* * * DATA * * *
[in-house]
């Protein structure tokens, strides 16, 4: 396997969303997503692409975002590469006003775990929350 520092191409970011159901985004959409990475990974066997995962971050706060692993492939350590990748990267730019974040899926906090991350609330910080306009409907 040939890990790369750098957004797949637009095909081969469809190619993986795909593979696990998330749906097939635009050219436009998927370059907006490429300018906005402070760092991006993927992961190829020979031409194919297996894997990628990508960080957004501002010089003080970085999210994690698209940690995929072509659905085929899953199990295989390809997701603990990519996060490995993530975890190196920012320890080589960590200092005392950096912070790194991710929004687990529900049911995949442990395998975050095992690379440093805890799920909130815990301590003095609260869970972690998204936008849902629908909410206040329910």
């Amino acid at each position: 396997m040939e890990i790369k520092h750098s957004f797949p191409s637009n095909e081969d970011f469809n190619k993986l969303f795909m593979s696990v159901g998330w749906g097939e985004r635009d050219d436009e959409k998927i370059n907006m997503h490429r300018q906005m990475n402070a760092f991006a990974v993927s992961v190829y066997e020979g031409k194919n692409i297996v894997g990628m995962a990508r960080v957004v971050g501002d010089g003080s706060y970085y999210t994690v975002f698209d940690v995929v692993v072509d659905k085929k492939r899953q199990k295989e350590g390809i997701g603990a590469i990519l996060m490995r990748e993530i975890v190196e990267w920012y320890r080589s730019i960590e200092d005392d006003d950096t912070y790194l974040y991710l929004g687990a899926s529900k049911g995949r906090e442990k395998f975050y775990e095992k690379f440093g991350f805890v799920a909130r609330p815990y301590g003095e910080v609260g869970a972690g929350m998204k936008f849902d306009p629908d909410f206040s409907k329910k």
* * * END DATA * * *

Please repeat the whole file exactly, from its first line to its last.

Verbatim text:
[in-house]
């Protein structure tokens, strides 16, 4: 396997969303997503692409975002590469006003775990929350 520092191409970011159901985004959409990475990974066997995962971050706060692993492939350590990748990267730019974040899926906090991350609330910080306009409907 040939890990790369750098957004797949637009095909081969469809190619993986795909593979696990998330749906097939635009050219436009998927370059907006490429300018906005402070760092991006993927992961190829020979031409194919297996894997990628990508960080957004501002010089003080970085999210994690698209940690995929072509659905085929899953199990295989390809997701603990990519996060490995993530975890190196920012320890080589960590200092005392950096912070790194991710929004687990529900049911995949442990395998975050095992690379440093805890799920909130815990301590003095609260869970972690998204936008849902629908909410206040329910």
């Amino acid at each position: 396997m040939e890990i790369k520092h750098s957004f797949p191409s637009n095909e081969d970011f469809n190619k993986l969303f795909m593979s696990v159901g998330w749906g097939e985004r635009d050219d436009e959409k998927i370059n907006m997503h490429r300018q906005m990475n402070a760092f991006a990974v993927s992961v190829y066997e020979g031409k194919n692409i297996v894997g990628m995962a990508r960080v957004v971050g501002d010089g003080s706060y970085y999210t994690v975002f698209d940690v995929v692993v072509d659905k085929k492939r899953q199990k295989e350590g390809i997701g603990a590469i990519l996060m490995r990748e993530i975890v190196e990267w920012y320890r080589s730019i960590e200092d005392d006003d950096t912070y790194l974040y991710l929004g687990a899926s529900k049911g995949r906090e442990k395998f975050y775990e095992k690379f440093g991350f805890v799920a909130r609330p815990y301590g003095e910080v609260g869970a972690g929350m998204k936008f849902d306009p629908d909410f206040s409907k329910k």